What Trump's tax returns reveal about him and the U.S.' financial disclosure system NPR's Mary Louise Kelly talks with New York Times reporter Russ Buettner about what the release of former President Donald Trump's taxes reveals and what kind of precedent the move sets.

What Trump's tax returns reveal about him and the U.S.' financial disclosure system

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It's tradition for modern American presidents to release their tax returns when taking office. But, like many other times in his presidency, Donald Trump defied tradition. He refused. Well yesterday, the House Ways and Means Committee voted along party lines to release Trump's tax returns to the public. The documents show, among other things, that while Trump paid $1.1 million in federal income taxes his first three years in office, he paid none in 2020. That is per a summary that the committee has released. The actual tax documents are expected in the coming days.

I want to bring in Russ Buettner, who has been following Trump's personal finances for The New York Times since 2016. Russ Buettner, welcome.

RUSS BUETTNER: Thanks for having me.

KELLY: I'll note your team was ahead of the committee. You already had some of Donald Trump's tax records two years ago. So what new information are you learning so far from these new reports?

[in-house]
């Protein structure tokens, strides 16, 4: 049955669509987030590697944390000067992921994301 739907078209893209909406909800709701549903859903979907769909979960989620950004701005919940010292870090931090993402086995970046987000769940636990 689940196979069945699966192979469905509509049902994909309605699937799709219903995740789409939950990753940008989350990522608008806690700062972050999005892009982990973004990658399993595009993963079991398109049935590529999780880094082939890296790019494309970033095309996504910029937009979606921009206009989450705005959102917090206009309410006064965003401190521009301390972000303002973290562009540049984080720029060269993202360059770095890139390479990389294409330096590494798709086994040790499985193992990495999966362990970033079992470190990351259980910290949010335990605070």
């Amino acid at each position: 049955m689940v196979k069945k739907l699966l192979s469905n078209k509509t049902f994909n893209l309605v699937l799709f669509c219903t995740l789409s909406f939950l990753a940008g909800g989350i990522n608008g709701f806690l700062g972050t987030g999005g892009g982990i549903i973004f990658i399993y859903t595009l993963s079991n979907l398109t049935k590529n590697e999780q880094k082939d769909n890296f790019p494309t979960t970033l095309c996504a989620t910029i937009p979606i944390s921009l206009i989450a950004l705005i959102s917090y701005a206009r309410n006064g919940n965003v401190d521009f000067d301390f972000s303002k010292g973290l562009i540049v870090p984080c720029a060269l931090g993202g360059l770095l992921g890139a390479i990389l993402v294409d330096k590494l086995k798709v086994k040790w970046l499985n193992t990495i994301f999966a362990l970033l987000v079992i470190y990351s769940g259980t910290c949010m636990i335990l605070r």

BUETTNER: Well, a couple of things really jump out. One is that the trends that we saw, which is that the businesses he controls tend to underperform and report huge losses each year, and the businesses that he has a benefit in, either because it's simple entertainment money or businesses that he's got a passive share in that someone else manages, those seem to do better and sort of help him support the businesses that he runs. Another one is that the audit process that is supposed to apply to presidents just seems to have not worked at all in this situation.

KELLY: OK - which I want to follow up on in a second. But first, let me just establish a little bit more what we're about to get our hands on and why. Because as I mentioned, what we have seen so far is a summary of the findings. Do we know timing on when the actual returns are going to drop?

BUETTNER: I think there's been some news out that they expect it to be tomorrow.


BUETTNER: And then we had heard earlier it could be Friday. So sometime in the next two days.

KELLY: And what time period are we talking in terms of the returns; like, what years?

BUETTNER: Covers the tax years 2015 through 2020.

KELLY: OK. And to the point you were making a moment ago, what we know already these returns show is the IRS failed to audit Trump during his presidency, something we would have expected. What has the IRS said? What more do we know about why that didn't happen?